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Analysis Of The Issues And Challenges In Claiming Liquidated Damages under Indian Contract Act, 1872

The Indian Contract Act, 1872 (ICA) is a colonial act and much has changed or evolved in the way business is conducted. The act being old has a few loopholes which need to be relooked and corrected for the smooth conduct of business. One such loophole is in Sec. 73 and 74 of the ICA. Sec. 73 speaks about unliquidated damages which comes into play when liquidated damages clause is absent in in contract. Sec.74 speaks about liquidated damages.

These section deals with liquidated damages but the definition of liquidated damages is not provided in the act and the courts have often given confusing judgements in different cases. These judgements are often interpreted differently or the wrong interpretation. This research tries to solve the confusion between the important judgements related to liquidated damages. The need to prove the amount of damages caused by the aggrieved party makes it much more difficult to claim the liquidated damages.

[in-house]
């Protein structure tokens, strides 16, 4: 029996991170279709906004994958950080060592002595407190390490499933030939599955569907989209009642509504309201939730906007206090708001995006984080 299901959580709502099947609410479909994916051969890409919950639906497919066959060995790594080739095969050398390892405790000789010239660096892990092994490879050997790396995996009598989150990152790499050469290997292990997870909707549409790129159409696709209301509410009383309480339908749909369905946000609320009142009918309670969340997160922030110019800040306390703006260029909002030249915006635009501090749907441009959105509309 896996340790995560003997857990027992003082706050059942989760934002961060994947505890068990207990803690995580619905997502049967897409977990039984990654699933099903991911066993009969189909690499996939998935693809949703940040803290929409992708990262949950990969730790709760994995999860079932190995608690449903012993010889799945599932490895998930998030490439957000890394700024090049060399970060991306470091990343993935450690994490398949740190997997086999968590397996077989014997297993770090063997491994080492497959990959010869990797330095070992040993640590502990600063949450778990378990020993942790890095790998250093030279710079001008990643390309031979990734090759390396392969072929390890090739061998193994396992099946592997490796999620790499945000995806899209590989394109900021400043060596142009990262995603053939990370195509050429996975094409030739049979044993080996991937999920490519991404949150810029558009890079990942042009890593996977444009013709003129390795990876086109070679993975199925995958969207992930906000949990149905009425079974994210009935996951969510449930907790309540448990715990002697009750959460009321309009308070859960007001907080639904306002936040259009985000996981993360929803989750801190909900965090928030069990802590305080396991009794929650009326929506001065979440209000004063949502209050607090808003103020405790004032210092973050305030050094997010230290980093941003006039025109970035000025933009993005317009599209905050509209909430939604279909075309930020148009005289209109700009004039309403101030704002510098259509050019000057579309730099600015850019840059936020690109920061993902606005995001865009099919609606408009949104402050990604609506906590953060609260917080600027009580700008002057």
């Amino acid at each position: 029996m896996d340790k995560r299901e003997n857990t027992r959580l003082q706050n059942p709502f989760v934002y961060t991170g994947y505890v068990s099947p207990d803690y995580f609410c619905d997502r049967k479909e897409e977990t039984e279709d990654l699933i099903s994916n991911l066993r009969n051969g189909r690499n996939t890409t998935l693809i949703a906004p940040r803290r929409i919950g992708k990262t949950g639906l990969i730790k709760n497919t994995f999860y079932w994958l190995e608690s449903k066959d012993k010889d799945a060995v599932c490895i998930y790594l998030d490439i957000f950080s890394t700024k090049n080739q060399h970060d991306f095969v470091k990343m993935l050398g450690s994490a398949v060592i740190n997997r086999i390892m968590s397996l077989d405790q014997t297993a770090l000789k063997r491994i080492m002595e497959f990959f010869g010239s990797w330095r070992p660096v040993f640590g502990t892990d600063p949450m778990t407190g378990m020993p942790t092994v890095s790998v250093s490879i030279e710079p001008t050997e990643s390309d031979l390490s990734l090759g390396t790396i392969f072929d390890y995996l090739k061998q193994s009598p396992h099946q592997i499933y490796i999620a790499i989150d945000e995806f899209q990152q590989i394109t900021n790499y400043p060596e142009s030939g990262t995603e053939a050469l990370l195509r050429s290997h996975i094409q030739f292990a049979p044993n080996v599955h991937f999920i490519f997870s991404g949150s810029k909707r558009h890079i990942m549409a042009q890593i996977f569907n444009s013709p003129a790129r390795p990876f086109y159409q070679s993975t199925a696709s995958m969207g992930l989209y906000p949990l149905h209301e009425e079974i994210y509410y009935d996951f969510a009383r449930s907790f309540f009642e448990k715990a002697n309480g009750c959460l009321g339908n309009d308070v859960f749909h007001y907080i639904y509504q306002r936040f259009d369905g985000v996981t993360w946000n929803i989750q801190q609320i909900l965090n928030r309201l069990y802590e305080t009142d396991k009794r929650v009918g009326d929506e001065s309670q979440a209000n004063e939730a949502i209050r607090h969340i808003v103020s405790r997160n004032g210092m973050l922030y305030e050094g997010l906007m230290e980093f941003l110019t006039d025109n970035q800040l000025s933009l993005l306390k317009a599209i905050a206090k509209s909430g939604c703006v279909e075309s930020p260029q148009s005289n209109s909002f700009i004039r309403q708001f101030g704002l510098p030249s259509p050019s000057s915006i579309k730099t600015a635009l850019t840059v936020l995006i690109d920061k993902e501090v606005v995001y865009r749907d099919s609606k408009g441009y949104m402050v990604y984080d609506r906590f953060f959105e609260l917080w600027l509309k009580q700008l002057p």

There are few Contracts where the damages cannot be calculated in the case of breach of contract. Claiming liquidated damages amounting to the actual damages are difficult in these type of cases. The courts gives importance to the 'genuine pre estimate of damages'clause in the contract which the party who breaks the contract tries to take advantage over the clause to determine if it is liquidated damages or not. Further the contract law in India has no difference between penalty and liquidated damages as the compensation granted cannot exceed the amount specified in the contract.

Act and Definitions:
Black's Law dictionary defines Liquidated damages as:
"An amount contractually stipulated as a reasonable estimation of actual damages to be recovered by one party if the other party breaches; also If the parties to a contract have agreed on Liquidated Damages, the sum fixed is the measure of damages for a breach, whether it exceeds or falls short of the actual damages."

Section 73 of the ICA says:
"When a contract has been broken, the party who suffers by such breach is entitled to receive, from the party who has broken the contract, compensation for any loss or damage caused to him thereby, which naturally arose in the usual course of things from such breach, or which the parties knew, when they made the contract, to be likely to result from the breach of it".